New Books Network

John D. Hawks, “Almost Human: The Astonishing Tale of Homo naledi and the Discovery That Changed Our Human Story” (National Geographic, 2017)
John D. Hawks talks about new developments in paleoanthropology – the discovery of a new hominid species Homo Naledi in South Africa, the Neanderthal ancestry of many human populations, and the challenge of rethinking anthropological science’s relationship with indigenous peoples and the general public. Hawks is the Vilas-Borghesi Achievement Professor... Read More
Chika Watanabe, “Becoming One: Religion, Development, and Environmentalism in a Japanese NGO in Myanmar” (U Hawaii Press, 2019)
Chika Watanabe’s Becoming One: Religion, Development, and Environmentalism in a Japanese NGO in Myanmar (University of Hawaii Press, 2019) is a rich ethnographic study of the work of a Japanese NGO called the Organization for Industrial, Spiritual and Cultural Advancement. Watanabe’s deep dive into the daily workings of OISCA explores... Read More
Susan Brownell, “The Anthropology of Sport: Bodies, Borders, Biopolitics” (U California Press, 2018)
As my first guest, I’d would like to introduce Susan Brownell, Professor of Anthropology at the University of Missouri – St Louis, one of the authors of The Anthropology of Sport: Bodies, Borders, Biopolitics (University of California Press, 2018). During the course of the interview, we covered the subfield of... Read More
David Varel, “The Lost Black Scholar: Resurrecting Allison Davis in American Social Thought” (U Chicago Press, 2018)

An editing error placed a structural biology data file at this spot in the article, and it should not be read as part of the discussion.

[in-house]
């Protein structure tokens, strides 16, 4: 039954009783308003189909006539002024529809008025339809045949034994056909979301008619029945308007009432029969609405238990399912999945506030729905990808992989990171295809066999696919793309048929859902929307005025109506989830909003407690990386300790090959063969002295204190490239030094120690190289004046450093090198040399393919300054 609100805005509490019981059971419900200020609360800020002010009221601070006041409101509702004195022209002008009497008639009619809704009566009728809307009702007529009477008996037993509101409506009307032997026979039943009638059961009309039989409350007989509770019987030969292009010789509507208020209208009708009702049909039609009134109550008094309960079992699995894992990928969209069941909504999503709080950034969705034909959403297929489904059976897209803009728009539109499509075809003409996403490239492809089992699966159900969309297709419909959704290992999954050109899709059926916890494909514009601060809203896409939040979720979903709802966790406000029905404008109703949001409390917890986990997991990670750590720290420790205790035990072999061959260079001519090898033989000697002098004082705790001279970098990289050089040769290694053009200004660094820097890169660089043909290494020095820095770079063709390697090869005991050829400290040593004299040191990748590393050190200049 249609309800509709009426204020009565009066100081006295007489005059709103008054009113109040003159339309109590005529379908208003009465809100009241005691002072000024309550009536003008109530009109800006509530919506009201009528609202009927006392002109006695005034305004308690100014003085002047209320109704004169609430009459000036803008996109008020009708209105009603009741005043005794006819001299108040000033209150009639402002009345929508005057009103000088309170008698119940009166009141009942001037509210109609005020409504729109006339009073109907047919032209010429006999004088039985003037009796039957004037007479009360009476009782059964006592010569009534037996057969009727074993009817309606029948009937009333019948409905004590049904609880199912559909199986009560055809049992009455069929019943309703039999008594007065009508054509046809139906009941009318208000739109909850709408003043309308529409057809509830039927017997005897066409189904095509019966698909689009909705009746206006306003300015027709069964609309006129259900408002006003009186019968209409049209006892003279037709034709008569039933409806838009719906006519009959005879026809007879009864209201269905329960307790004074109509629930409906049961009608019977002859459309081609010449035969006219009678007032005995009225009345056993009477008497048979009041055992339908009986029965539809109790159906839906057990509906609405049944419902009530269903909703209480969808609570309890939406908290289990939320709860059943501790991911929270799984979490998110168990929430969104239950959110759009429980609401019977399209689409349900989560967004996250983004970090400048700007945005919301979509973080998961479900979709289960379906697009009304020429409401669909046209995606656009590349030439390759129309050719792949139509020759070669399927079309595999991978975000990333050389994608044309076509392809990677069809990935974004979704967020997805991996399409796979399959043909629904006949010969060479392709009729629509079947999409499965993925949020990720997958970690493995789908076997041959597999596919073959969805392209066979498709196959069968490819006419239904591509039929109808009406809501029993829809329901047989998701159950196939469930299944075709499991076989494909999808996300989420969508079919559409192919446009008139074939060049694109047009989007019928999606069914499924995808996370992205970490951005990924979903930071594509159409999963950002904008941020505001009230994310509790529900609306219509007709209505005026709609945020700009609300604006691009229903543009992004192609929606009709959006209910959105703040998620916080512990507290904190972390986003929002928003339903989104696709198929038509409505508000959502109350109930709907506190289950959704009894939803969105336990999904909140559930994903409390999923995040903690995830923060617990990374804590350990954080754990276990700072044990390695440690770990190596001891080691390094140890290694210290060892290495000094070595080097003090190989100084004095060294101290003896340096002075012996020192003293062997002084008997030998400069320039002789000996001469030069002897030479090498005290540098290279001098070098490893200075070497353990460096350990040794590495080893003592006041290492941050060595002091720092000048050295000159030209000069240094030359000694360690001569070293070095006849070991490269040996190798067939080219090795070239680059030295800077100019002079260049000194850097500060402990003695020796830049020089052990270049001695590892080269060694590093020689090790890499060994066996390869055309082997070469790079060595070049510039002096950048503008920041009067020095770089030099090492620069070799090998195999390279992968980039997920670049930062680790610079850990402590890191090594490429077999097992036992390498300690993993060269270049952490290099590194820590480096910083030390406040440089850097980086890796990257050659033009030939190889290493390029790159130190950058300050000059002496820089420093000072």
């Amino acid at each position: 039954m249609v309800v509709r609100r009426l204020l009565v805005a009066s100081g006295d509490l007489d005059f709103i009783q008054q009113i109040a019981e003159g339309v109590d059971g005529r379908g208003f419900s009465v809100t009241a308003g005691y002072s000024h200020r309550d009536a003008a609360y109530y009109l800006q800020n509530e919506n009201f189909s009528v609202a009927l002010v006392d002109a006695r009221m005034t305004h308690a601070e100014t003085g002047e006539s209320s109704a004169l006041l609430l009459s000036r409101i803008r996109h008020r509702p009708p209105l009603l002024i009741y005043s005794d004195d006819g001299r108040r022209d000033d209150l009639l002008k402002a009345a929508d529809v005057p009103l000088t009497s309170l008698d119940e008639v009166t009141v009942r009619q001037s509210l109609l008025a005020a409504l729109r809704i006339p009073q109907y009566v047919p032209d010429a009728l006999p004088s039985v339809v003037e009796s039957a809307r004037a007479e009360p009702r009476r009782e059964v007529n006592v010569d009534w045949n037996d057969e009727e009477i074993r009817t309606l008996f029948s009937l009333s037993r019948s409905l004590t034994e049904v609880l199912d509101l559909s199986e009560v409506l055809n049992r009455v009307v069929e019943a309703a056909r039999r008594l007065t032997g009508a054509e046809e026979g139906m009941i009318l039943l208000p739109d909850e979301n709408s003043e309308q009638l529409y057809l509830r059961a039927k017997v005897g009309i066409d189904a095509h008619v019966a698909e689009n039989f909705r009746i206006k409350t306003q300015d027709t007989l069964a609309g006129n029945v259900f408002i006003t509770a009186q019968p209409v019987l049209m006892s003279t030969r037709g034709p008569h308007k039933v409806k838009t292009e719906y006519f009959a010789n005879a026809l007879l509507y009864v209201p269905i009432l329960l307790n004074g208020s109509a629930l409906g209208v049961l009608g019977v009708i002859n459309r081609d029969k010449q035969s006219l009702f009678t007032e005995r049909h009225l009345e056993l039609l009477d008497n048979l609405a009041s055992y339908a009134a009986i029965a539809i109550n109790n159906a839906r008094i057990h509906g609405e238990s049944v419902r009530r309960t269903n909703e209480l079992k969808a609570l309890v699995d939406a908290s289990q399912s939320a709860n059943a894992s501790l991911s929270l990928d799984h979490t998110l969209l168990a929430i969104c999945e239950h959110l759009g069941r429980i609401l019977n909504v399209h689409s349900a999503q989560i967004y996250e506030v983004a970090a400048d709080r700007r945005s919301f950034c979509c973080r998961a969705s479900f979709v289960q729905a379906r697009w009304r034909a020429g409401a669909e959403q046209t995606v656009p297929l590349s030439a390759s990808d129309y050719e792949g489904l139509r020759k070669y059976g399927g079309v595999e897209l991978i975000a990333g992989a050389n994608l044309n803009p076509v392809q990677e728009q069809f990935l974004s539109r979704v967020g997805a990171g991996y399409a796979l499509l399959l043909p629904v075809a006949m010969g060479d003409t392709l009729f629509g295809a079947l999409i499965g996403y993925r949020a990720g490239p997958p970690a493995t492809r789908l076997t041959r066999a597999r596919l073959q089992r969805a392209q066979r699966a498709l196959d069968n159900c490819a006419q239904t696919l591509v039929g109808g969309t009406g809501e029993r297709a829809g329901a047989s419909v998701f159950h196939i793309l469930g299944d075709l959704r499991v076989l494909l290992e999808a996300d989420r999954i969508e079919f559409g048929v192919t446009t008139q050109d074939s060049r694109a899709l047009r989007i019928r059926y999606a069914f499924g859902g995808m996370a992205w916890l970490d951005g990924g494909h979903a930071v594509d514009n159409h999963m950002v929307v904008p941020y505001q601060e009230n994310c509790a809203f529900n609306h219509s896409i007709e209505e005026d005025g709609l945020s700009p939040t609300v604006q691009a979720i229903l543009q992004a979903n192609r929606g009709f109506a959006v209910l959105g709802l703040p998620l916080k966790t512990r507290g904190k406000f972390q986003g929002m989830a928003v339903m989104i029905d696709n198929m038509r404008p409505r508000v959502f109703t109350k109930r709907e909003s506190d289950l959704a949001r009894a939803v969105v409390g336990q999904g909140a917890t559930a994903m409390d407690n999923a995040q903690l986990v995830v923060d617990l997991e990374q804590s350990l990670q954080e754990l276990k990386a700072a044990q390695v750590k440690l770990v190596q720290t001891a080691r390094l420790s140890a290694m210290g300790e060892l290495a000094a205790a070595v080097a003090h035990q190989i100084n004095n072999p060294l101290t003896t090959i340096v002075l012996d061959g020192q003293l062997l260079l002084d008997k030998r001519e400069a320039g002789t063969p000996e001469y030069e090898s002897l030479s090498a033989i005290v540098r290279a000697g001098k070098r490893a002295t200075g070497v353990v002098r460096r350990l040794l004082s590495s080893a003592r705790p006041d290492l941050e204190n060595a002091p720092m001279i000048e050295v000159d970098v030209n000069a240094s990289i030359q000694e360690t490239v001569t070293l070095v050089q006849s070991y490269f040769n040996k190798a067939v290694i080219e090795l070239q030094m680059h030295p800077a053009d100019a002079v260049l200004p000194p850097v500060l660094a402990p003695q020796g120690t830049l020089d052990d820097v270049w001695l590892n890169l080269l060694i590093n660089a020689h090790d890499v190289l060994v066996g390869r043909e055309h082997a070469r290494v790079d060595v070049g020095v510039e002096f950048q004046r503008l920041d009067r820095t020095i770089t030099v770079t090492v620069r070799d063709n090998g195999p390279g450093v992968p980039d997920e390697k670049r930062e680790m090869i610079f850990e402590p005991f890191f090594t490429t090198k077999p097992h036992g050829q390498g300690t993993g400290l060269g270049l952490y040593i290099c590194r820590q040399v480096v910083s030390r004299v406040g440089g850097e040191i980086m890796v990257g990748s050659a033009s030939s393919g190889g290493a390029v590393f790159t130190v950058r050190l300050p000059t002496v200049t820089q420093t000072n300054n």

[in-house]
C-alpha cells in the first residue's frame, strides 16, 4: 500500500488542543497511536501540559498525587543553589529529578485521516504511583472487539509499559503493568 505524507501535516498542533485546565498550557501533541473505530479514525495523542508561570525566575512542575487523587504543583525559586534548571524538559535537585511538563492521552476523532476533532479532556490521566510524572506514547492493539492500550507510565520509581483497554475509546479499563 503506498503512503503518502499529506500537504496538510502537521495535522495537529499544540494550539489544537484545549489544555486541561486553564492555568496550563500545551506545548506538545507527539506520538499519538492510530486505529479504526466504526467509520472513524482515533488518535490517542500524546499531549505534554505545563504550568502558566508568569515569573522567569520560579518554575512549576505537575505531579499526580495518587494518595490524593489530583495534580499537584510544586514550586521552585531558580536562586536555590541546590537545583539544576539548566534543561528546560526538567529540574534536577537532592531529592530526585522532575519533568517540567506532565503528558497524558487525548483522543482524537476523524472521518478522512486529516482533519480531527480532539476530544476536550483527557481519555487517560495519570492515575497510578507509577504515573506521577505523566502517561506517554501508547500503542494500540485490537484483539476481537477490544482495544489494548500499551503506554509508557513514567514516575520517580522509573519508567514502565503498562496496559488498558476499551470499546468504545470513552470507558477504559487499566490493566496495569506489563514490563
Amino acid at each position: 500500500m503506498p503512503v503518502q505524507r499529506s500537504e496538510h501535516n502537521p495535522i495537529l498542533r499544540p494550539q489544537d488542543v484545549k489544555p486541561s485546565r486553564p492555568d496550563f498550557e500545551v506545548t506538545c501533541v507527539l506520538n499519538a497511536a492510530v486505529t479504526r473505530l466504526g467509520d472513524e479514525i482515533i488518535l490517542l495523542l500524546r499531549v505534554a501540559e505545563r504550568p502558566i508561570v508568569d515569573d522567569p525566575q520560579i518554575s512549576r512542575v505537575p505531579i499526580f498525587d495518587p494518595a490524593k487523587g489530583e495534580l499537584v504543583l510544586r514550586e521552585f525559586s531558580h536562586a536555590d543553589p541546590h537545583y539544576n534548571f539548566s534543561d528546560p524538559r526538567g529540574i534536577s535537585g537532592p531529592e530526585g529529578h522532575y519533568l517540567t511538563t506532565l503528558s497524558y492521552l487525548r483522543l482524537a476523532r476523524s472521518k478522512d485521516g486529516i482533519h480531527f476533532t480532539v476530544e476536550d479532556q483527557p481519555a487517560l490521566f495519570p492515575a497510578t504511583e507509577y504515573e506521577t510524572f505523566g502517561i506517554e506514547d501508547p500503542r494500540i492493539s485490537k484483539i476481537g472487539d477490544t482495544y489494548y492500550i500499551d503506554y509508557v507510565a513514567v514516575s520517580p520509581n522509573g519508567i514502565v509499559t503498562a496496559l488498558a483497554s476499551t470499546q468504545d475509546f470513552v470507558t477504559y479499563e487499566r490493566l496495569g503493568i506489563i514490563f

Allison Davis (1902-1983) was a pioneering anthropologist who did ground-breaking fieldwork in the Jim Crow south,  challenged the racial bias of IQ tests, and became the first African American to be tenured at the University of Chicago. And yet despite these contributions Davis’s work is little read today. The Lost... Read More
Chinyere K. Osuji, “Boundaries of Love: Interracial Marriage and the Meaning of Race” (NYU Press, 2019)
The increasing presence of interracial relationships is often read as an antidote to racism or as an indicator of the decreasing significance of race. In her book, Boundaries of Love: Interracial Marriage and the Meaning of Race (NYU Press, 2019), Chinyere K. Osuji examines how interracial couples push against, navigate,... Read More
Michael E. Kerr, “Bowen Theory’s Secrets: Revealing the Hidden Life of Families” (Norton, 2019)
A pivotal development in the history of psychology was the invention of family systems theory by psychiatrist Murray Bowen. He was among the first to observe families in a naturalistic setting, and his observations informed his ideas about families as ‘systems’ that functioned as ‘emotional units.’ Michael E. Kerr served... Read More
M. D. Foster and J. A. Tolbert, “The Folkloresque: Reframing Folklore in a Popular Culture World” (Utah State UP, 2015)
This volume introduces a new concept to explore the dynamic relationship between folklore and popular culture: the “folkloresque.” With “folkloresque,” Foster and Tolbert name the product created when popular culture appropriates or reinvents folkloric themes, characters, and images. Such manufactured tropes are traditionally considered outside the purview of academic folklore... Read More